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Electrical Issue

  1. Jul 4, 2003 #1
    When I plug my guitar amp into any outlet in my apt. I get a local radio station coming through the speakers in low volume. If I bypass the speakers and use headphones it still comes in so it will come out of any of the outputs.

    Although I have not tested this amp at another place in a long time, I do not believe it to be the amp.

    What electrical mistakes/issues could be causing this?
  2. jcsd
  3. Jul 4, 2003 #2
    Furthermore - are there any common pieces I can add to the electrical cable plug in to stop this? It's something coming through the electrical cable...
  4. Jul 4, 2003 #3
    Make sure the signal ground is isolated from the power ground... otherwise the chasis will act as one big antenna.

  5. Jul 4, 2003 #4
    Can you explain this in layman's terms?

  6. Jul 5, 2003 #5
    You should be using a 3-prong (grounded) outlet, do not use an adapter on your power plug that eliminates the round ground pin.

    Also, you could try using a different length cable between your guitar and the amplifier input. If you can find a shielded cable for this, that would be better.
  7. Jul 5, 2003 #6
    There are usually two grounds in an electronic system. One is for power and one is for signal. The power ground is always noisy, and usually the case of the system is grounded to it. The signal ground is a clean ground. It is used as a voltage reference for the music signal. You don't want this ground to be connected to the power ground. It will cause your signal to be noisy, and it is possible that the case will act as an antenna imposing radio signal on your guitar signal.

  8. Jul 5, 2003 #7
    So entropy - My issue know lies in the fact that when I have my amp plugged through my system to my PC, I get a buzzing in the amp speakers as well as in the PC speakers.

    And when I bypass my computer and just run it to the PC speakers, I don't get the buzz.

    This led be to believe that somehow the cheap mobo soundcard or the computer itself is causing this buzzing, however the buzzing also requires my amp to be plugged into the wall. Weather or not the amp is on or not doesn't matter, just that it is plugged in.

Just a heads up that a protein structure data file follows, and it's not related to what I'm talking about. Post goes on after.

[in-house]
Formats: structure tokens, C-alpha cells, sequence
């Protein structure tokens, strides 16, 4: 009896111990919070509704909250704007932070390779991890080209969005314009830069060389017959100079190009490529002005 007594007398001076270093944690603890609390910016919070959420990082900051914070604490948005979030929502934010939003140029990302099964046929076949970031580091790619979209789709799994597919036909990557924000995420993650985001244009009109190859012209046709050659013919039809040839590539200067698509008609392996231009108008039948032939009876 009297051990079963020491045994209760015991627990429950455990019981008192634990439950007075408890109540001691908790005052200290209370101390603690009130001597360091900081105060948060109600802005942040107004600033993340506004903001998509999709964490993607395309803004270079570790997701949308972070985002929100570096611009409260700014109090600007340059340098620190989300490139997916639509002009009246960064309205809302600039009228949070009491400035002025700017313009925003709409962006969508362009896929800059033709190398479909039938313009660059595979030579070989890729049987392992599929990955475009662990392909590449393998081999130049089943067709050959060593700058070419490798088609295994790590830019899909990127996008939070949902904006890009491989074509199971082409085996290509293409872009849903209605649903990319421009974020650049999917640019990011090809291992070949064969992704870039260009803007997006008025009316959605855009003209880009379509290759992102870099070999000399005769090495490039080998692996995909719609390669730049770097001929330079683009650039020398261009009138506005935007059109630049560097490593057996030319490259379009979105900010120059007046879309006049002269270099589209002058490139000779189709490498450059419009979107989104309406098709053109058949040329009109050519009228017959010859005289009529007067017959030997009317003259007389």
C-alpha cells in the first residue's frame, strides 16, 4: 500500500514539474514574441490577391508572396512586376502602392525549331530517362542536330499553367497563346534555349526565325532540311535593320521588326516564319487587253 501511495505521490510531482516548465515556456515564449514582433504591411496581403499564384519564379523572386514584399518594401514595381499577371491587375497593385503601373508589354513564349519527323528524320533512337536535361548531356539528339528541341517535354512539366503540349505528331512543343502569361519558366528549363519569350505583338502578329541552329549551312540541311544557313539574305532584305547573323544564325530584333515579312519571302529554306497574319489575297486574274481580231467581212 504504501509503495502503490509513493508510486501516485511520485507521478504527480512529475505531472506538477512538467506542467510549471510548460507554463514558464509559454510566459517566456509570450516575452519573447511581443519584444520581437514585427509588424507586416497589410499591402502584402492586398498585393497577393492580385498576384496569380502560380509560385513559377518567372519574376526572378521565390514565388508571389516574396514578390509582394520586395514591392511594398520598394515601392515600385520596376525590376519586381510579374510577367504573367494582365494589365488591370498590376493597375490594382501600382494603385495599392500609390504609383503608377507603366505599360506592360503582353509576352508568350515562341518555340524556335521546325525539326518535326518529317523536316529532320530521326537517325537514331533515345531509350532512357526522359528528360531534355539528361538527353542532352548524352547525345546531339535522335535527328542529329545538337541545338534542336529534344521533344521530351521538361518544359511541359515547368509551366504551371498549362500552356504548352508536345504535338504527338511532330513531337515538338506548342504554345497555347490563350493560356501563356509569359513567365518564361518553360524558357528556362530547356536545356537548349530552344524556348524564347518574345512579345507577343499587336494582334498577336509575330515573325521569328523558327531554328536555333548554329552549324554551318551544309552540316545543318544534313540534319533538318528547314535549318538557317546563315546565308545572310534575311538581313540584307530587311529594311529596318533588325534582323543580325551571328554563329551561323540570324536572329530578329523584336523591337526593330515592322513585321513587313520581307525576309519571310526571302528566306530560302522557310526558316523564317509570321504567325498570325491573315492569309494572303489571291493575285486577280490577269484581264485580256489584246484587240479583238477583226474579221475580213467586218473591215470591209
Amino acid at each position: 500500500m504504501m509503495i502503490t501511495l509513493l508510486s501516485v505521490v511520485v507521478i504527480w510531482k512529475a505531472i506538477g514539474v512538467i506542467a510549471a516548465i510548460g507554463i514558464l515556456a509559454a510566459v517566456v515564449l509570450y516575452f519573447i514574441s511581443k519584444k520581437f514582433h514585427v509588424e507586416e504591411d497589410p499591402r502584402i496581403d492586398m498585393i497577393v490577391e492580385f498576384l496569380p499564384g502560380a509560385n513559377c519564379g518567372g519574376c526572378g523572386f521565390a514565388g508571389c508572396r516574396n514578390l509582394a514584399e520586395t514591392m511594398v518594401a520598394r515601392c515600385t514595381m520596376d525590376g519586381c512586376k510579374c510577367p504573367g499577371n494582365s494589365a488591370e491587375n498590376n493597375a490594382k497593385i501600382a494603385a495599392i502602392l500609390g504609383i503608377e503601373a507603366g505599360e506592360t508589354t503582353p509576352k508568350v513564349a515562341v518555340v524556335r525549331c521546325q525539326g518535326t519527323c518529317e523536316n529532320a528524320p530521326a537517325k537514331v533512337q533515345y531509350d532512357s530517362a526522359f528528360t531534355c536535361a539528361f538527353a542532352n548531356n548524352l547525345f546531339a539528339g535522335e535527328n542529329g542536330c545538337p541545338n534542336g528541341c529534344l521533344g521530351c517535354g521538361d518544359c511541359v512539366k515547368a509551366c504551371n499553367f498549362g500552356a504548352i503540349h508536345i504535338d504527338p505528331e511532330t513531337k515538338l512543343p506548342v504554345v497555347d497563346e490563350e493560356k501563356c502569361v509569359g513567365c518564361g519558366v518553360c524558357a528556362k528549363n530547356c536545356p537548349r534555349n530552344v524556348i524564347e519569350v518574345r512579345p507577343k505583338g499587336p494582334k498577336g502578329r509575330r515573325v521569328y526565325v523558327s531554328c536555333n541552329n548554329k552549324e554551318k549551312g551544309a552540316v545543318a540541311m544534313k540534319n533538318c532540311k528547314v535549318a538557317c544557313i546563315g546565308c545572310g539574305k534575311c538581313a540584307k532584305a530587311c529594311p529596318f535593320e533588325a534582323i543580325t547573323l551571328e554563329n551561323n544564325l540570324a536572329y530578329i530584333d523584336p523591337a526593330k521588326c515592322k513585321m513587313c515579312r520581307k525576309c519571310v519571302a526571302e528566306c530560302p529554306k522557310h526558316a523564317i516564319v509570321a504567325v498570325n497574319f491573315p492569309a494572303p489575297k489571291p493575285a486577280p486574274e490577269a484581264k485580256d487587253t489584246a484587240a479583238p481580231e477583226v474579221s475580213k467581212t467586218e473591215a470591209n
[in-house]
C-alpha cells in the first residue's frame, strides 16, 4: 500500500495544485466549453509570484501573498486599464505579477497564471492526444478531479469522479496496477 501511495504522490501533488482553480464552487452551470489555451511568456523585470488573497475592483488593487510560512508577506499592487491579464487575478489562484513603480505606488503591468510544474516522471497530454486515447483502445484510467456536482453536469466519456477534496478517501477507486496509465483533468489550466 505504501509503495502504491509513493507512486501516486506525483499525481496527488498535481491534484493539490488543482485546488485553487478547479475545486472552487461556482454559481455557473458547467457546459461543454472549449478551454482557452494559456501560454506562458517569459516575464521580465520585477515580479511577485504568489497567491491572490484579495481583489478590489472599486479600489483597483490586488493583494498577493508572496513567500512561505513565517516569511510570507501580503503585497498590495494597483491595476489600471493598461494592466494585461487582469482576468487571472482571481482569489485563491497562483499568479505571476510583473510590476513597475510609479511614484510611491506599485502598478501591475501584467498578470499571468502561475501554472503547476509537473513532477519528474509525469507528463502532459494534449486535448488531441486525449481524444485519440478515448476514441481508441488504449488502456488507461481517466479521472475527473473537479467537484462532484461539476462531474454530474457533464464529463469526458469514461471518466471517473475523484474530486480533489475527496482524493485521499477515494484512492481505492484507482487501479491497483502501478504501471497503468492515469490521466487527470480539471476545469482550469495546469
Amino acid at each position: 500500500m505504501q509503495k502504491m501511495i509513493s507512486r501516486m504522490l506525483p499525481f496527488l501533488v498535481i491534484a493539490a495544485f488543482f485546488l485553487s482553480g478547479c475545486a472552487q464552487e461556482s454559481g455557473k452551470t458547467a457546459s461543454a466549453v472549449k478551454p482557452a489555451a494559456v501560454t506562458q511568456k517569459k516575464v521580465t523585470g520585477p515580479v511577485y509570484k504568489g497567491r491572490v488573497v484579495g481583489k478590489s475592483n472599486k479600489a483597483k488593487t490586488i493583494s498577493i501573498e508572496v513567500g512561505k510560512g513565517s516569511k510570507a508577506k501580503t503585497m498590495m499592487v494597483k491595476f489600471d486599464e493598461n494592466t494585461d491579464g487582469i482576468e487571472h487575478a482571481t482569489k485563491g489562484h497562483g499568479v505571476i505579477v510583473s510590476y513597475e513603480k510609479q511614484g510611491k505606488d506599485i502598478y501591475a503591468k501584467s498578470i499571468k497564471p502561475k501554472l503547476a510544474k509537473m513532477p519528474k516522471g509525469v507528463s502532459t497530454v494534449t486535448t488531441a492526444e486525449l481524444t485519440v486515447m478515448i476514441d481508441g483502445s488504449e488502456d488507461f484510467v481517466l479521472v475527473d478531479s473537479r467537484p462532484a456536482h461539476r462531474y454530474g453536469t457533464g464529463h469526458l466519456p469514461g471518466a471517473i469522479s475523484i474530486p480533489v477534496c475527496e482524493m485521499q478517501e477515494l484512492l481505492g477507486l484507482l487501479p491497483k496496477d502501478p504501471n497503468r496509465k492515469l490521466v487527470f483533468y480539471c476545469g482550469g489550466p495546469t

SO it's like it requires both those things to buzz.

    So I went and got a cheap soundcard to try it. Not only does the buzzing still occur, but when I strum my guitar the monitor get slines on it, and a hard strum causes the monitor to black out and the green light goes yellow for a second.

    So what the hell. Either my computer (not the mobo soundcard) is doing it - or the amp is sending some bad power signals into the lines and distorting the damn computer ****.

    My only guess is to take the amp in to the store. The guy said it didn't sound like my amp was the issue - but i dunno.

    Any ideas? I know it's complicated but I am **** out of luck for answers!
  9. Jul 5, 2003 #8
    Whenever you hear buzzing coming through the speaker, it means you have a ground loop. That is to say that you are grounding your signal electronics with two different grounds in two different places. Since the two grounds have slightly different voltage potentials, there is a DC current passing through your electronics. This current is generating thermal noise.

    What you need to do is protect your computer from your amp by using an isolation transformer.

  10. Jul 5, 2003 #9
    Ok Entropy - thanks alot.... a bit more questions for your smart brain.

    First off catch my other post about this - since I've isolated the issue to much fewer pieces of equipment it may help. Let me know what you think in there as well if you please.